July 1, 2001
L.A. Loves a Loophole
There's no getting around it...
Setting EDI Standards: Business Beats Technology
Northeast states avoid meter squabbles, stress electronic commerce.
It ain't the chip, it's the interface. That's the ticket in New England and the Northeast, where utilities, power producers, retailers and marketers are standardizing electronic data transfers of customer lists, enrollment choices, energy consumption and billing determinants - the business information that will be prove essential to a working competitive market in electricity. They've done that by postponing the question of unbundling for meter equipment, software and related technology, focusing instead on the commercial transactions that must take place at network- and client-server-level interface between distribution utilities and generation suppliers.
Contrast that with California, where policymakers had decided early on that electric competition wouldn't work without opening metering and billing at the same time, and then tried to set standards for the equipment itself.
In Pennsylvania, Massachusetts and Connecticut, industry working groups have recommended standards for electronic data interchange, or EDI, with regulators close to issuing final approvals. At press time, Pennsylvania was rushing to finish testing EDI rules in time for bills to go out at the end of January, the first month of full-scale retail electric competition, and for the first exchange of EDI-based transactional information, set for Feb. 1. Connecticut regulators approved a set of EDI standards in mid-January. In New York, recommendations were expected by May. Much of the initiative had come from the Utility Industry Group, an ad hoc group of representatives from utilities and energy suppliers formed in the late 1980s to foster national EDI standards for the energy industry. Funded by the Edison Electric Institute, the UIG functions under the umbrella of ASC X12, the Accredited Standards Committee formed by the American National Standards Institute to set standards for EDI.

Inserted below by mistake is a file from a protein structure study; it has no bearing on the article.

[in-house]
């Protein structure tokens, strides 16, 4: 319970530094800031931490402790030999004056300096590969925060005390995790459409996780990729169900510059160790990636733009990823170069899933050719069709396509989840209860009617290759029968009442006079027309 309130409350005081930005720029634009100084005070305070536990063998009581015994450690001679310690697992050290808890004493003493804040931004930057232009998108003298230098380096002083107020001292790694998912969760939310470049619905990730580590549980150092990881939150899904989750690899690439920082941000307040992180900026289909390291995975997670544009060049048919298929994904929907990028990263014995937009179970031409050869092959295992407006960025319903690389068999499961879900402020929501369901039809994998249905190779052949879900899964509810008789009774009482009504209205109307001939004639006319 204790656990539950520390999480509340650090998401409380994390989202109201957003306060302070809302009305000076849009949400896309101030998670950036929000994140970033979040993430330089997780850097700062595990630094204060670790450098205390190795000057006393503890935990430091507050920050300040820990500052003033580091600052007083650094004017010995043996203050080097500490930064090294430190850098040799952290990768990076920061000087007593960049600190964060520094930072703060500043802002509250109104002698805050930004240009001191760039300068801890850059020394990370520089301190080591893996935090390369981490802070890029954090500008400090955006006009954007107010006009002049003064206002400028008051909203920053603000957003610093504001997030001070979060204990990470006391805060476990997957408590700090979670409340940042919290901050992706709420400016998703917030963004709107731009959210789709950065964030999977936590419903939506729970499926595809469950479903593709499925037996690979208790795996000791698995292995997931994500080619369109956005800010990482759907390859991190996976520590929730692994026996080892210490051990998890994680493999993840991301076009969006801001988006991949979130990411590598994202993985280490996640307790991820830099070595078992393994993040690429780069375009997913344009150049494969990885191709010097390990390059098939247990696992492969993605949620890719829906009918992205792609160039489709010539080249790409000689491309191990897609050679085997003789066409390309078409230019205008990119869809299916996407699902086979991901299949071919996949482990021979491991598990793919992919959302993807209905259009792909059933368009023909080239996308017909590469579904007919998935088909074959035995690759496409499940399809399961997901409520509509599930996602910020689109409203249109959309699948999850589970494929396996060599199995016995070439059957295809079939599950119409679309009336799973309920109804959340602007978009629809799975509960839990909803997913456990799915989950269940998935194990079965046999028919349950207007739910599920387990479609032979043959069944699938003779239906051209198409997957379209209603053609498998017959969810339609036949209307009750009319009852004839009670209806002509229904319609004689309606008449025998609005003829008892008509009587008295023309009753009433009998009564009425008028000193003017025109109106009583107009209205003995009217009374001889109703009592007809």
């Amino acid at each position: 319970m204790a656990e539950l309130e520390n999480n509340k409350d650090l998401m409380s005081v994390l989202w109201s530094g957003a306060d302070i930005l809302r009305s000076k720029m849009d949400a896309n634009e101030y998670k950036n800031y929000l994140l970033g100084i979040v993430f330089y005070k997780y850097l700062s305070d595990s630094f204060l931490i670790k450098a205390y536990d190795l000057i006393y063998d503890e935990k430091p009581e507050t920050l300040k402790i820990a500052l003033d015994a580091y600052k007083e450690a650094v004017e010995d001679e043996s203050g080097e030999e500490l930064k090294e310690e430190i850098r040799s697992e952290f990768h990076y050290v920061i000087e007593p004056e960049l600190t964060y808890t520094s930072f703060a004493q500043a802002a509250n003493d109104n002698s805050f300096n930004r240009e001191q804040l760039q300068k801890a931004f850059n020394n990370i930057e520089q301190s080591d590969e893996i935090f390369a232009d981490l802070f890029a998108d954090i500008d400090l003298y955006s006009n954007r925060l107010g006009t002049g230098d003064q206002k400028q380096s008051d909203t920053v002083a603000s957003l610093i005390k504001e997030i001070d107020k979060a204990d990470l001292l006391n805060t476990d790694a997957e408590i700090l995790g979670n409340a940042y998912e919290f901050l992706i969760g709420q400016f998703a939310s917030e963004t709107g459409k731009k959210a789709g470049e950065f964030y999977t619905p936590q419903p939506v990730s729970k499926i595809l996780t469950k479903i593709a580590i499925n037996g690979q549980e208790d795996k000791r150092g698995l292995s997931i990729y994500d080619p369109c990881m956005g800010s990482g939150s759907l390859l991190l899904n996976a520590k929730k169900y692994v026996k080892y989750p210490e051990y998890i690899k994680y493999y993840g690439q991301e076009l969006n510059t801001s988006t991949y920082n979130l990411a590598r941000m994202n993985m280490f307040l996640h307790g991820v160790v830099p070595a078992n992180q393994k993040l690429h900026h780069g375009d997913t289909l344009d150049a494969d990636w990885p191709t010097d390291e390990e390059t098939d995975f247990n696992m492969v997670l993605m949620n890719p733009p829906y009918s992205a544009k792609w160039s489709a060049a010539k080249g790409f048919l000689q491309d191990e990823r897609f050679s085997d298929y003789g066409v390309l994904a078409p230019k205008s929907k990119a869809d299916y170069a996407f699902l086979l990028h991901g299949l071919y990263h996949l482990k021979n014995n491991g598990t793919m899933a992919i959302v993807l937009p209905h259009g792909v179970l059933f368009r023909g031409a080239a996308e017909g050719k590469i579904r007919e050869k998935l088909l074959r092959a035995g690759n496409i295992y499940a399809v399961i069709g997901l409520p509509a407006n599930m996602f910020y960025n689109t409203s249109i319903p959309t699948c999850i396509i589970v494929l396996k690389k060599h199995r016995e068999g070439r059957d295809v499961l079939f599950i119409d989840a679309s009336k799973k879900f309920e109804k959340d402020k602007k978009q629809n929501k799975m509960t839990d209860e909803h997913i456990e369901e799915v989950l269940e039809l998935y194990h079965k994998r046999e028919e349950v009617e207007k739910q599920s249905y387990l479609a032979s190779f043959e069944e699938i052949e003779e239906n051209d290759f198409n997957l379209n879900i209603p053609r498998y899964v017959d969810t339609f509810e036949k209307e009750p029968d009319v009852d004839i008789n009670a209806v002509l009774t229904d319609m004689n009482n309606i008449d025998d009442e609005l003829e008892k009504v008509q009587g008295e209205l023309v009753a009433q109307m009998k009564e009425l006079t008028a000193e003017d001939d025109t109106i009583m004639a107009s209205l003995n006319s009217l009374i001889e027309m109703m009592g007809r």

But last summer in California, meter vendors were jostling technology and proprietary systems. Industry infighting over meter-level data formats diverted California's Permanent Standards Working Group. Not long after the PSWG had submitted its report to the state Public Utilities Commission in July, some questioned the result, alleging that the PSWG failed to achieve its PUC-assigned mission because it ran out of time before setting network-level communications standards.
Chris King, vice president at CellNet, a meter system vendor, highlights the difference in strategies: "EDI standards are independent of metering technologies, because they specify data transfer formats at the server level." According to King, CellNet has "strongly supported national EDI standards, and "has shared information from the various states, hoping to help the process."
Of course, the New England and Northeast states must eventually consider the tough questions. Is competitive metering required or simply optional? Should EDI standards require transfers of or access to interval usage or meter reads, even if utilities must incur high costs to extract such data? Should EDI set employ value-added networks, or VANs, for data communications, which have proven reliable? Or should standards rely instead on the Internet, which is cheaper, "but not yet common," says King, who adds that Internet use is required or planned in California, Nevada and Arizona.
In Massachusetts, the state restructuring statute postpones competition for metering, billing and